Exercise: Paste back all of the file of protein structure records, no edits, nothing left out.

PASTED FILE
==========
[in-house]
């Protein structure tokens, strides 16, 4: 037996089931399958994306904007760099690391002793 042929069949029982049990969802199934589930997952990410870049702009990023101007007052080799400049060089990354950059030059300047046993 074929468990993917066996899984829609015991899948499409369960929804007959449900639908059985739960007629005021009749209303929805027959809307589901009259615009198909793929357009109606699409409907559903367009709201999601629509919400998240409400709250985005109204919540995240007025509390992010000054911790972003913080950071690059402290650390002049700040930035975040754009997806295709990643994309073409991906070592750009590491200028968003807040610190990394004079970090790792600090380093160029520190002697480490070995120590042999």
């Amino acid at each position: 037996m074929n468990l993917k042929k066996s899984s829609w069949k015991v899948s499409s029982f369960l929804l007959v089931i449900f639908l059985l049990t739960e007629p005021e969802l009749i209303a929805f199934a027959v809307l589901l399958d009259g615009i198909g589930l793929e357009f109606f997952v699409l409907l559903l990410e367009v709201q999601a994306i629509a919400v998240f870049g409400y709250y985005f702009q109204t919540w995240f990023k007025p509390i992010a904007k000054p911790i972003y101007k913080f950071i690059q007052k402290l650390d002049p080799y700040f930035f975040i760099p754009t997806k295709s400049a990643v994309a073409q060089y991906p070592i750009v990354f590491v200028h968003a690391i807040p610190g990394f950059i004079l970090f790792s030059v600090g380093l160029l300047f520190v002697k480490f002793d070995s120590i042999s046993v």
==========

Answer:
[in-house]
């Protein structure tokens, strides 16, 4: 037996089931399958994306904007760099690391002793 042929069949029982049990969802199934589930997952990410870049702009990023101007007052080799400049060089990354950059030059300047046993 074929468990993917066996899984829609015991899948499409369960929804007959449900639908059985739960007629005021009749209303929805027959809307589901009259615009198909793929357009109606699409409907559903367009709201999601629509919400998240409400709250985005109204919540995240007025509390992010000054911790972003913080950071690059402290650390002049700040930035975040754009997806295709990643994309073409991906070592750009590491200028968003807040610190990394004079970090790792600090380093160029520190002697480490070995120590042999």
């Amino acid at each position: 037996m074929n468990l993917k042929k066996s899984s829609w069949k015991v899948s499409s029982f369960l929804l007959v089931i449900f639908l059985l049990t739960e007629p005021e969802l009749i209303a929805f199934a027959v809307l589901l399958d009259g615009i198909g589930l793929e357009f109606f997952v699409l409907l559903l990410e367009v709201q999601a994306i629509a919400v998240f870049g409400y709250y985005f702009q109204t919540w995240f990023k007025p509390i992010a904007k000054p911790i972003y101007k913080f950071i690059q007052k402290l650390d002049p080799y700040f930035f975040i760099p754009t997806k295709s400049a990643v994309a073409q060089y991906p070592i750009v990354f590491v200028h968003a690391i807040p610190g990394f950059i004079l970090f790792s030059v600090g380093l160029l300047f520190v002697k480490f002793d070995s120590i042999s046993v």